The global impact of the Fortinet 50.000 VPN leak posted online, with many countries impacted, including Portugal.

A compilation of one-line exploit tracked as CVE-2018-13379 and that could be used to steal VPN credentials from nearly 50.000 Fortinet VPN devices has posted online.

This vulnerability resides in an improper limitation of a pathname to a restricted directory (“Path Traversal”) in Fortinet FortiOS 6.0.0 to 6.0.4, 5.6.3 to 5.6.7 and 5.4.6 to 5.4.12 under SSL VPN web portal allows an unauthenticated attacker to download system files via special crafted HTTP resource requests. According to NIST NVD, the flaw has a CVSS base score of 9.8 – CRITICAL.

The compilation contains 49,577 IP addresses vulnerable to Fortinet SSL VPN CVE-2018-13379, according to Bank Security, who first noticed the leak on Twitter.


In detail, the exploitation of the critical Fortinet vulnerability puts the attacker in a privileged place, with access to the sensitive “sslvpn_websession” files from Fortinet VPNs.

After analyzing the leaked data, we noticed the list of vulnerable targets includes domains belonging to large enterprises, financial institutions, and government organizations from all over the world. In order to understand the volume and impact of this threat, we organized all the data on a geographic map presented below.


Geomap of impacted countries


As observed, the USA is the most impacted country, with a total of 10.103 vulnerable devices shared in this leak. China, Japan, Korea, Brazil, Germany, United Kingdom, Spain, Italy, and France are part of the TOP 10 most impacted countries. Also, Portugal can be found in this list, with 136 devices vulnerable. Next, the complete list of this analysis is presented.


Complete list of affected countries

10103	United States
6336	China
2821	Japan
2543	Korea
2280	Brazil
2212	Germany
2127	United Kingdom
1547	Spain
1370	Italy
1294	France
1096	Australia
981	Russian Federation
847	Netherlands
761	Argentina
688	Taiwan
648	Canada
575	Egypt
569	Colombia
520	South Africa
444	India
424	Poland
400	Sweden
397	Indonesia
384	Denmark
374	Mexico
367	Switzerland
364	Turkey
353	Chile
344	Viet Nam
325	Venezuela
308	Ukraine
267	Hong Kong
253	Pakistan
238	Hungary
226	Finland
220	New Zealand
217	Czech Republic
206	Romania
177	Belgium
163	Austria
153	Iran
147	Philippines
136	Portugal
135	Estonia
128	Norway
123	Saudi Arabia
122	Peru
118	Ireland
113	Panama
110	Thailand
104	Malaysia
88	Kuwait
87	Israel
77	Uruguay
73	Azerbaijan
69	Singapore
61	United Arab Emirates
59	El Salvador
58	Bangladesh
55	Slovenia
53	Greece
51	Belarus
51	Kenya
46	Bulgaria
45	Paraguay
45	Slovakia
43	Oman
41	Ecuador
41	Lithuania
41	Morocco
38	Honduras
37	Dominican Republic
31	Guatemala
31	Seychelles
30	Puerto Rico
24	Latvia
22	Macedonia
21	Luxembourg
20	Qatar
19	Kazakhstan
19	Kyrgyzstan
18	Nicaragua
17	Croatia
17	Cyprus
17	Lebanon
16	Algeria
15	Jordan
14	Bahrain
14	Costa Rica
12	Ghana
12	Moldova
12	Syrian Arab Republic
11	Nigeria
11	Uzbekistan
10	Bolivia
10	Holy See (vatican City State)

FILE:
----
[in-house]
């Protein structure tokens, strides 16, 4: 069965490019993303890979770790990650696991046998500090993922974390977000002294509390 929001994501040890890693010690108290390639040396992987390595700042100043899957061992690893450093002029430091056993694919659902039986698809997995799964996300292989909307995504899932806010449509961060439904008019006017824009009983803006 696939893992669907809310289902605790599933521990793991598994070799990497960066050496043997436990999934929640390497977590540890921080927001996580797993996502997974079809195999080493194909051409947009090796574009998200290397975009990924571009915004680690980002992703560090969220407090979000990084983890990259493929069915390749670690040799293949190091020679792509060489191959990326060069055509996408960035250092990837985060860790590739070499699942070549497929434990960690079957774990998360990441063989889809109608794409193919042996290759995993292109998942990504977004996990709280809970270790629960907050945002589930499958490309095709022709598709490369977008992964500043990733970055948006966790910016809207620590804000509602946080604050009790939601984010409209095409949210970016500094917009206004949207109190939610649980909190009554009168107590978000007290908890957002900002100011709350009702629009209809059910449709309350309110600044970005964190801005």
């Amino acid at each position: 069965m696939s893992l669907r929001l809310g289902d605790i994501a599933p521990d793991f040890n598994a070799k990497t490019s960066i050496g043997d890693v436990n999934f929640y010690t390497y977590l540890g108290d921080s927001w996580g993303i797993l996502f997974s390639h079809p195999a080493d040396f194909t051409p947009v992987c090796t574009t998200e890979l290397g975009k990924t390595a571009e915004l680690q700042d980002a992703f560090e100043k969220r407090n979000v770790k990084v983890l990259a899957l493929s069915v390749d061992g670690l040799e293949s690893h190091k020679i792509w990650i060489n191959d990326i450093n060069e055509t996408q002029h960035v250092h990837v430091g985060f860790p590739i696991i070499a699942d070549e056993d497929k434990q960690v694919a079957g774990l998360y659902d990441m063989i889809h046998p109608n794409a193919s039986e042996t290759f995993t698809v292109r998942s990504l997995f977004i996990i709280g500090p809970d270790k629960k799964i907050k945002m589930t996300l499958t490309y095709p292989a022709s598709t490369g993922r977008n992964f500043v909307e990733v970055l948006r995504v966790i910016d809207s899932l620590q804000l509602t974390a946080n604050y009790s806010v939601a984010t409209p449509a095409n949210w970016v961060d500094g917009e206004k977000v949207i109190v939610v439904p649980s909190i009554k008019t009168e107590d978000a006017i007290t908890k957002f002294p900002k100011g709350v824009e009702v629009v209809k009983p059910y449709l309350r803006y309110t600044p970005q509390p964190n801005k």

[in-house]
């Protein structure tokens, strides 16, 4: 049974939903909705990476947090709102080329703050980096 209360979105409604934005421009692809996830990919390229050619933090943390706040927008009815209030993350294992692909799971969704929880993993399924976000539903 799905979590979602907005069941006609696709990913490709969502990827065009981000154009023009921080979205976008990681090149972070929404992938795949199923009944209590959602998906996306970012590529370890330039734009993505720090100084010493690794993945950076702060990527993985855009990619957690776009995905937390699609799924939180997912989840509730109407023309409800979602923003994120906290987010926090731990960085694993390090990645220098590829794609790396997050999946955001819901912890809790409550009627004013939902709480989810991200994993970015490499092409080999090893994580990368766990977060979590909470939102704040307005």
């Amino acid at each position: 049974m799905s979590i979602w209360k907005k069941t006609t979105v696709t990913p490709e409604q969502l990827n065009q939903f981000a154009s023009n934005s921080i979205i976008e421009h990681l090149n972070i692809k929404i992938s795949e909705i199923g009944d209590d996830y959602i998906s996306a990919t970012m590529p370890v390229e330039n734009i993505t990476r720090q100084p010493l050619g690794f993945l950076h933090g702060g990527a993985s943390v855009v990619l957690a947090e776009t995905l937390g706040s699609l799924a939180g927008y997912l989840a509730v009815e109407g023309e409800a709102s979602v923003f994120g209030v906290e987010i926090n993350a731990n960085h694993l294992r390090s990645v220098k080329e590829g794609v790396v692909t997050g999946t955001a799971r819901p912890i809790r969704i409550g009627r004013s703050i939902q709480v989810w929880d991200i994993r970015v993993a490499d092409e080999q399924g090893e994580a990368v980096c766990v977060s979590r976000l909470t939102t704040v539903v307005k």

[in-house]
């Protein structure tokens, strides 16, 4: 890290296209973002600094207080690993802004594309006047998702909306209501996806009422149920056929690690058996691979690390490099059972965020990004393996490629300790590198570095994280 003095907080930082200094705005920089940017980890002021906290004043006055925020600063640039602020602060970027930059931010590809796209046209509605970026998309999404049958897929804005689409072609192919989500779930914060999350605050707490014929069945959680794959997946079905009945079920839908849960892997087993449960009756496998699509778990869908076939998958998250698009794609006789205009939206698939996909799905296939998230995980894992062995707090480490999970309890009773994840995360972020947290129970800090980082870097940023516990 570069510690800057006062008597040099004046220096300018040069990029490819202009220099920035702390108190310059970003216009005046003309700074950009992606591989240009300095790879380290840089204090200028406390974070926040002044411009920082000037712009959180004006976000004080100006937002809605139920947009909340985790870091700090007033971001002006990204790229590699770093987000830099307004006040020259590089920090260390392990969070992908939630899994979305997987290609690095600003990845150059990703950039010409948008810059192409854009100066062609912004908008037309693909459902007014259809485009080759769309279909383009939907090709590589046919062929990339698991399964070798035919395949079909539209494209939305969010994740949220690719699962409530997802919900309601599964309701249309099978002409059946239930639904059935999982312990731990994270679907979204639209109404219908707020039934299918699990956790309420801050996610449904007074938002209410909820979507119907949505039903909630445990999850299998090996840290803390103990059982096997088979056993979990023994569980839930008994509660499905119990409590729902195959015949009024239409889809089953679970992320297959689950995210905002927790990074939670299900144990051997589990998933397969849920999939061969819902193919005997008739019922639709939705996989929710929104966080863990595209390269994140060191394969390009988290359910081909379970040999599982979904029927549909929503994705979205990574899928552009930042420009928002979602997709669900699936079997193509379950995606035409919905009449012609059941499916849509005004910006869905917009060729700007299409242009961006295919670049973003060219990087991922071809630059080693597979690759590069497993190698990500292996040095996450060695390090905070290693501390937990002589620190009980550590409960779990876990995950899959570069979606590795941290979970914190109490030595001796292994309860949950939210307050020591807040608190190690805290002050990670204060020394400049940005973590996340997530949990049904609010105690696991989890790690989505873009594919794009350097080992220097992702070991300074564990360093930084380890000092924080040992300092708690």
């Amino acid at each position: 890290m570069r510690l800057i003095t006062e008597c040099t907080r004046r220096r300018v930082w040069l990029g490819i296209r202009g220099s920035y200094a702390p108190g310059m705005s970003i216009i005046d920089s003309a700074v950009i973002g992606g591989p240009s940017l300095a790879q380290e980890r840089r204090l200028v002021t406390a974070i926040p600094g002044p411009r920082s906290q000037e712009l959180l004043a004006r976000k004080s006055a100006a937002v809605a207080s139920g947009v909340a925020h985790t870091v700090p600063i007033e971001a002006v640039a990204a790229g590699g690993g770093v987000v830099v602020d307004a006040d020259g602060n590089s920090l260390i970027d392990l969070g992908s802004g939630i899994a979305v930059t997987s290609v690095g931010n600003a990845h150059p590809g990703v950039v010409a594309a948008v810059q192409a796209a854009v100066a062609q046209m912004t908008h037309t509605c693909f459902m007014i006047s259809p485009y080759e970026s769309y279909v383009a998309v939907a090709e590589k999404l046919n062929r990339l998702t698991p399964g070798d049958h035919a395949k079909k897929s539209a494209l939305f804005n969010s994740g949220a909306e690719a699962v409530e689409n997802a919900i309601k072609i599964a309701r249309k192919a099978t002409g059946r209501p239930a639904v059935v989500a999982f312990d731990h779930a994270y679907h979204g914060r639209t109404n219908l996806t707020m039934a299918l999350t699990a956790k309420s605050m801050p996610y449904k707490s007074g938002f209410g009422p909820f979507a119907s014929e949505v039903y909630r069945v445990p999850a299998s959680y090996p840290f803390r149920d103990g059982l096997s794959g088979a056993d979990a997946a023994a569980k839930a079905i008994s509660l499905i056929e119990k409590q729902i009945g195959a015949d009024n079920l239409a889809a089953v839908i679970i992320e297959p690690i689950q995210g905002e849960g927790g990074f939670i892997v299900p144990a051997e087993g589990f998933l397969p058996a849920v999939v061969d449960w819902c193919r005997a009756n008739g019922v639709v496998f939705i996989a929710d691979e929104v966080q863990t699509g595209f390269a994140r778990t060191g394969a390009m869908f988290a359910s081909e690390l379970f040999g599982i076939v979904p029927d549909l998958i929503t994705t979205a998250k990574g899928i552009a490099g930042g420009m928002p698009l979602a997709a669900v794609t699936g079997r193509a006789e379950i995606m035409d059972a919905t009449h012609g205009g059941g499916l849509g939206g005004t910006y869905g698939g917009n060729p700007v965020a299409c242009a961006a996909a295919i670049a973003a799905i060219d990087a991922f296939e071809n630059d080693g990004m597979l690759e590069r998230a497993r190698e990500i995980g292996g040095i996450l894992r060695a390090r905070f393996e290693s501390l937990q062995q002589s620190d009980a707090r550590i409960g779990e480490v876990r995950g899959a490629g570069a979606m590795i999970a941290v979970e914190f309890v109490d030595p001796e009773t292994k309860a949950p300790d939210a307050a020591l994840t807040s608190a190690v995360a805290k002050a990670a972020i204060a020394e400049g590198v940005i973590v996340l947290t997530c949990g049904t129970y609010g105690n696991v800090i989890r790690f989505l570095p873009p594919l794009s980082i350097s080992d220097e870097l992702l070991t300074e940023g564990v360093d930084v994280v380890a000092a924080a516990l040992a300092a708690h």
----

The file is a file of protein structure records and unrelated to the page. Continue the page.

10	Iraq
10	Trinidad And Tobago
9	Bosnia And Herzegovina
9	Iceland
8	Cameroon
8	Palestinian Territory
8	Tanzania
7	Georgia
7	Ivory Coast
7	Mauritius
7	Myanma
7	Zambia
6	Angola
6	Armenia
6	Mozambique
6	Sri Lanka
5	French Polynesia
5	Liberia
5	Montenegro
4	Palau
4	Tunisia
3	Afghanistan
3	Aruba
3	Fiji
3	Malawi
3	Nepal
2	Aland Islands
2	Bahamas
2	Bermuda
2	Cuba
2	Guam
2	Rwanda
2	Uganda 
1	Andorra
1	Belize
1	Benin
1	Botswana
1	Cambodia 
1	Cayman Islands
1	Guinea
1	Martinique
1	Papua New Guinea
1	Republic of the Congo
1	Reunion


Some days after the leak, another threat on the same forum was published. A threat actor shared the dumped data from the list of vulnerable devices, that contains all the “sslpvn_websession” files for every IP.



As observed, these files reveal usernames, passwords, access levels (e.g., “full-access”, “root”), and the original unmasked IP addresses of the users connected to the VPNs.


The details exfiltrated from the vulnerable Fortinet VPNs and posted also on the forum is a file with a few megabytes, but expands over 7 GB when decompressed.


The exposure of passwords in these files can be abused by criminals to get a successful connection to the organization’s internal networks and bypass security restrictions as attackers are using, in some cases, high-privileged accounts. In other scenarios, these credentials could be reused by anyone with access to this dump to perform credential stuffing attacks.


Impact this leak

Although this flaw was been disclosed more than a year ago, several companies have yet to patch their systems – despite the many warnings from the security experts. As a result of this leak, an attacker can access the sslvpn_websession files from Fortinet VPNs to steal login credentials, which then could be used to compromise a network and deploy malware.

In Portugal, 136 devices are vulnerable and were shared in this leak.

Many professionals have already validated these credentials. A successful login to a VPN Fortinet portal of a random organization, and successful authentication through the  VPN Fortinet client with a leaked password can be seen in the next images.


At last, but not least, this is the time to implement an efficient patch management process and to fix a vulnerability after 2 years of its public disclosure.

Affected Products
FortiOS 6.0 – 6.0.0 to 6.0.4
FortiOS 5.6 – 5.6.3 to 5.6.7
FortiOS 5.4 – 5.4.6 to 5.4.12

(other branches and versions than above are not impacted)

ONLY if the SSL VPN service (web-mode or tunnel-mode) is enabled.

Upgrade to FortiOS 5.4.13, 5.6.8, 6.0.5 or 6.2.0 and above.

More details here:


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